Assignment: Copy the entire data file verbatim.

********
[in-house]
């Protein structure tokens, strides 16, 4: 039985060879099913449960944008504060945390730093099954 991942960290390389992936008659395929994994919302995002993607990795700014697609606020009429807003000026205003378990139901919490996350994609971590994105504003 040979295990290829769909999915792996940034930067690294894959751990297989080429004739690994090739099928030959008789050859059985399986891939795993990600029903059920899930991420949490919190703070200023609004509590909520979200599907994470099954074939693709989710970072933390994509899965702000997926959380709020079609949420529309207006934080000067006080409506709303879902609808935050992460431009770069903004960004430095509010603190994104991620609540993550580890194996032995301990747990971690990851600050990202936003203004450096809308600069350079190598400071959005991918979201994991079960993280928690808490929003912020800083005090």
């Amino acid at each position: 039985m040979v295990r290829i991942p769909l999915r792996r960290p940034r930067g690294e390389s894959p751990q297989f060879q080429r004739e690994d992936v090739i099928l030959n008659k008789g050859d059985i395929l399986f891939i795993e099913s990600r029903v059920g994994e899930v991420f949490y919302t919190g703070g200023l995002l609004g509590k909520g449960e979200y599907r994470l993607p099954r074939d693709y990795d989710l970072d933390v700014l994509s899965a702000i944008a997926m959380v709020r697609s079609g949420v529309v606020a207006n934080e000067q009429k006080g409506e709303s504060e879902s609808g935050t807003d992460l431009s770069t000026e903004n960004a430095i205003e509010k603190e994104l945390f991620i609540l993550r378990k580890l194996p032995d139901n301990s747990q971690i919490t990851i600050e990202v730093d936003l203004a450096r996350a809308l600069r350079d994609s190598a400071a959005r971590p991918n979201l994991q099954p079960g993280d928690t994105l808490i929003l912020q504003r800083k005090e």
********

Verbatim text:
[in-house]
């Protein structure tokens, strides 16, 4: 039985060879099913449960944008504060945390730093099954 991942960290390389992936008659395929994994919302995002993607990795700014697609606020009429807003000026205003378990139901919490996350994609971590994105504003 040979295990290829769909999915792996940034930067690294894959751990297989080429004739690994090739099928030959008789050859059985399986891939795993990600029903059920899930991420949490919190703070200023609004509590909520979200599907994470099954074939693709989710970072933390994509899965702000997926959380709020079609949420529309207006934080000067006080409506709303879902609808935050992460431009770069903004960004430095509010603190994104991620609540993550580890194996032995301990747990971690990851600050990202936003203004450096809308600069350079190598400071959005991918979201994991079960993280928690808490929003912020800083005090």
């Amino acid at each position: 039985m040979v295990r290829i991942p769909l999915r792996r960290p940034r930067g690294e390389s894959p751990q297989f060879q080429r004739e690994d992936v090739i099928l030959n008659k008789g050859d059985i395929l399986f891939i795993e099913s990600r029903v059920g994994e899930v991420f949490y919302t919190g703070g200023l995002l609004g509590k909520g449960e979200y599907r994470l993607p099954r074939d693709y990795d989710l970072d933390v700014l994509s899965a702000i944008a997926m959380v709020r697609s079609g949420v529309v606020a207006n934080e000067q009429k006080g409506e709303s504060e879902s609808g935050t807003d992460l431009s770069t000026e903004n960004a430095i205003e509010k603190e994104l945390f991620i609540l993550r378990k580890l194996p032995d139901n301990s747990q971690i919490t990851i600050e990202v730093d936003l203004a450096r996350a809308l600069r350079d994609s190598a400071a959005r971590p991918n979201l994991q099954p079960g993280d928690t994105l808490i929003l912020q504003r800083k005090e």